It has become a habit of IBM to brag about how much market share its Power Systems servers are taking away from Hewlett-Packard, Oracle, and Fujitsu as it closes out each quarter, and the fourth quarter was no exception for Big Blue. The Power Systems lineup includes older servers based on dual-core Power6 and Power6+ processors …
275K --> 100K for IBM i / i5/OS / OS/400
It's a shame that so many organisations appear to be/have been moving away from IBM's AS/400 platform (in all of its various flavours).
The AS/400 is, by-and-large, the best box that IBM ever designed, its OS having been developed by a team specifically chosen for their "lack of exposure" to UNIX and other POSIX-like operating systems.
I would venture to say that in our relatively short history of computerdom, there have been few other boxes that "just work" after being removed from the shipping crate, moved into the server room, plugged in, and powered on.
Long live the 400!
AS/400 Cash Cow
The AS/400 was a good box, but at what price? IBM knew it had no natural competition once it was installed in an account so IBM milked customers for every penny! And because it didn't lend itself well to external disk, IBM were able to charge the earth for disk as well! The exact same 'bits' for a PSeries or ISeries box were priced very differently.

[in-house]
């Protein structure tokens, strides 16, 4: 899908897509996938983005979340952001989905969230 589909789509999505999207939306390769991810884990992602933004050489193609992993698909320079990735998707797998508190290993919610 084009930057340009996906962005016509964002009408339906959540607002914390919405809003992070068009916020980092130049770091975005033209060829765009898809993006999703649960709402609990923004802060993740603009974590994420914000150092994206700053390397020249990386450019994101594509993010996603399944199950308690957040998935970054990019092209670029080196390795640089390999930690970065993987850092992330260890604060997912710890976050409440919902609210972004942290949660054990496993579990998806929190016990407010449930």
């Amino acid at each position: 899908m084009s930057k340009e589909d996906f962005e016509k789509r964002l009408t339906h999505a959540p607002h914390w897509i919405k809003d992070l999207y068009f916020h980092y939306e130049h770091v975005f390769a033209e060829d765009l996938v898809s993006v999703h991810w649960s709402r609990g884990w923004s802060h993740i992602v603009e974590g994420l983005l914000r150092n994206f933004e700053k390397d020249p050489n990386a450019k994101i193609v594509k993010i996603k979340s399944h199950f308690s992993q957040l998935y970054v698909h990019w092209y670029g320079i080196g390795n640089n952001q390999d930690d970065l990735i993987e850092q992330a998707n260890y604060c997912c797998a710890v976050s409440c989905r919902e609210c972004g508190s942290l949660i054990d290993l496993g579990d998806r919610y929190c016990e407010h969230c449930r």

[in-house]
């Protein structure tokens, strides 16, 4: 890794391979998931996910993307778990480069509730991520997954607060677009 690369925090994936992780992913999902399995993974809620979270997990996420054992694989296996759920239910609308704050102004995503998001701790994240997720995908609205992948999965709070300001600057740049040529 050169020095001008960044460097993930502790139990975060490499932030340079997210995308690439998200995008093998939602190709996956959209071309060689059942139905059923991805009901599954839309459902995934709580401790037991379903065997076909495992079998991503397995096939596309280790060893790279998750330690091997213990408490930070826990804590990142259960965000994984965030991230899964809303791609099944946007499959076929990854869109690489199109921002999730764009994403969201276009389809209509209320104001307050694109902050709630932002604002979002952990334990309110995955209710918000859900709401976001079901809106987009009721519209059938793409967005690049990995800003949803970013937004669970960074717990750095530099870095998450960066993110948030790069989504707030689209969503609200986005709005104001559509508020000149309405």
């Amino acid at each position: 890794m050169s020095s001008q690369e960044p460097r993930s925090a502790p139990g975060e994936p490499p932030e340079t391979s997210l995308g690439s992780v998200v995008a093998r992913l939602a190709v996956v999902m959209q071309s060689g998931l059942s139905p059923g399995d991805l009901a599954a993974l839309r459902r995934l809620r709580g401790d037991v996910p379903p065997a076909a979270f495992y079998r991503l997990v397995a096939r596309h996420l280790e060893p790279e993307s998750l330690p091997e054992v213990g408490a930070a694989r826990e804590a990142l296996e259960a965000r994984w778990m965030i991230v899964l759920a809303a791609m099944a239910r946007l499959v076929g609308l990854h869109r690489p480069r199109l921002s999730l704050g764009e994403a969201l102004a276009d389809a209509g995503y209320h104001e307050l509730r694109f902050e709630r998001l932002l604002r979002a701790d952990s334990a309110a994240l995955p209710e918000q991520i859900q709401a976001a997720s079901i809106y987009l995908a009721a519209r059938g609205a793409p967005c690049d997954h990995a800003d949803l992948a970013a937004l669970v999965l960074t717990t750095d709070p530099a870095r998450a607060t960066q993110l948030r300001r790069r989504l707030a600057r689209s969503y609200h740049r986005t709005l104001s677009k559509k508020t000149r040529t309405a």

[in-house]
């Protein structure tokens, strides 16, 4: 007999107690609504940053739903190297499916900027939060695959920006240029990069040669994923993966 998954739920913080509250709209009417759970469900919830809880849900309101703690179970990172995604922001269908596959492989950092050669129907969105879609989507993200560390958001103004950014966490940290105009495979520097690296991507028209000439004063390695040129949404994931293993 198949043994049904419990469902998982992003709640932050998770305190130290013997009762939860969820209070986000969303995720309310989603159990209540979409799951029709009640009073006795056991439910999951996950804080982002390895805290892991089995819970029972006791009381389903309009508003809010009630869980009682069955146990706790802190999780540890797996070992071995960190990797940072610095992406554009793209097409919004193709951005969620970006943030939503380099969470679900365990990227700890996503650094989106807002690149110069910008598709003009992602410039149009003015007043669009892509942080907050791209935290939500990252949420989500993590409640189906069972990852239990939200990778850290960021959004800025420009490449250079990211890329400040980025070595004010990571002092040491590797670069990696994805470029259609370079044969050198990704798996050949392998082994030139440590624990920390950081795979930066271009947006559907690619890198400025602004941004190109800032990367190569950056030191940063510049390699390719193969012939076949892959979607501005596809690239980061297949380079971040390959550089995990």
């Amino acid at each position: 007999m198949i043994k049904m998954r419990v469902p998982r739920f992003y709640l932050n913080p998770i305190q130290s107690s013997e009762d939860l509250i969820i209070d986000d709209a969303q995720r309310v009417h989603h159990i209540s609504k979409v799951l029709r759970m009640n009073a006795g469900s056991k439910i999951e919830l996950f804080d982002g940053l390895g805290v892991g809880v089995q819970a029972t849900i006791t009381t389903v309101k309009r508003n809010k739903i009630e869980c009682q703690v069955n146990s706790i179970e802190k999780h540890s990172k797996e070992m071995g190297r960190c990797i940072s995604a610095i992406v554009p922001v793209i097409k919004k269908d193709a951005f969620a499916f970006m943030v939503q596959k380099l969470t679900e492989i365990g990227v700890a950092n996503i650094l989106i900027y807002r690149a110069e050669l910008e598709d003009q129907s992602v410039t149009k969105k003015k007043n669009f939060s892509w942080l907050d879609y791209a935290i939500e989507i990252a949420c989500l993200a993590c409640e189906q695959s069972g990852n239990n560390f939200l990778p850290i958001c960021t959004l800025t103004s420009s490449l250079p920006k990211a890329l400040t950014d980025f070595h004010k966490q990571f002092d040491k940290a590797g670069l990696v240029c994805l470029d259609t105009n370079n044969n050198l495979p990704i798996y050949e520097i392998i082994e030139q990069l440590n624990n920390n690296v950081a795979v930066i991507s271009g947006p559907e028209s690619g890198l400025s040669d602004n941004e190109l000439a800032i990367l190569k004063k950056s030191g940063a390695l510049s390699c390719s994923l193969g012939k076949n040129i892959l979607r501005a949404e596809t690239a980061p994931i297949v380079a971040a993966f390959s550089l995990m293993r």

Small box focus?
Back in Feb 2010 I did ask our IBM salesgrunts why were IBM starting with the Pee7 entry systems rather than the big-daddy 795 (OK, I teased them by implying it was because they had to get something out before Nehalem took all the sales, and was it becasue it was easier to get the small boxes out the door first?). Their neat answer was that their primary targets for the year were legacy Solaris accounts feeling left in the lurch by the Sunset, and they didn't need the 795 to target the majority of those accounts. It doesn't seem to have been such a bad idea going on the sales figures. Maybe their attention will shift more to the top-end once they've finished feasting on the Sun carcass.
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